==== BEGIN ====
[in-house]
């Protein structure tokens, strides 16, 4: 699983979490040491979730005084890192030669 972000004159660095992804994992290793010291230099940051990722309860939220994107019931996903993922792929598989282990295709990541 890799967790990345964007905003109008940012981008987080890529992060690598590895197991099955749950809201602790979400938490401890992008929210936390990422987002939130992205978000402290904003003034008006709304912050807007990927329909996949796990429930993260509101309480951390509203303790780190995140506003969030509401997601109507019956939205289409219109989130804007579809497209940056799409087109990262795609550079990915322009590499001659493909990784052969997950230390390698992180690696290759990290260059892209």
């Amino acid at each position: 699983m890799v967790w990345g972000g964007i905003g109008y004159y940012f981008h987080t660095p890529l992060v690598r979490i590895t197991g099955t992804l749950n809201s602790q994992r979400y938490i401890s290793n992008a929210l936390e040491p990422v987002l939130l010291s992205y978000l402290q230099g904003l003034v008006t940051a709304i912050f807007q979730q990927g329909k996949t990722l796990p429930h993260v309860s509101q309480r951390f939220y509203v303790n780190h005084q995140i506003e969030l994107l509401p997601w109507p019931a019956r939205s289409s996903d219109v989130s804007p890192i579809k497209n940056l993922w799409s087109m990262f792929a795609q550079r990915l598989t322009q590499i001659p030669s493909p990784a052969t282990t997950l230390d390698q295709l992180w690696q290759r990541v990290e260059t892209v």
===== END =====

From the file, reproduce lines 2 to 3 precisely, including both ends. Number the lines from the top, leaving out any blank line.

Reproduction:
């Protein structure tokens, strides 16, 4: 699983979490040491979730005084890192030669 972000004159660095992804994992290793010291230099940051990722309860939220994107019931996903993922792929598989282990295709990541 890799967790990345964007905003109008940012981008987080890529992060690598590895197991099955749950809201602790979400938490401890992008929210936390990422987002939130992205978000402290904003003034008006709304912050807007990927329909996949796990429930993260509101309480951390509203303790780190995140506003969030509401997601109507019956939205289409219109989130804007579809497209940056799409087109990262795609550079990915322009590499001659493909990784052969997950230390390698992180690696290759990290260059892209």
């Amino acid at each position: 699983m890799v967790w990345g972000g964007i905003g109008y004159y940012f981008h987080t660095p890529l992060v690598r979490i590895t197991g099955t992804l749950n809201s602790q994992r979400y938490i401890s290793n992008a929210l936390e040491p990422v987002l939130l010291s992205y978000l402290q230099g904003l003034v008006t940051a709304i912050f807007q979730q990927g329909k996949t990722l796990p429930h993260v309860s509101q309480r951390f939220y509203v303790n780190h005084q995140i506003e969030l994107l509401p997601w109507p019931a019956r939205s289409s996903d219109v989130s804007p890192i579809k497209n940056l993922w799409s087109m990262f792929a795609q550079r990915l598989t322009q590499i001659p030669s493909p990784a052969t282990t997950l230390d390698q295709l992180w690696q290759r990541v990290e260059t892209v």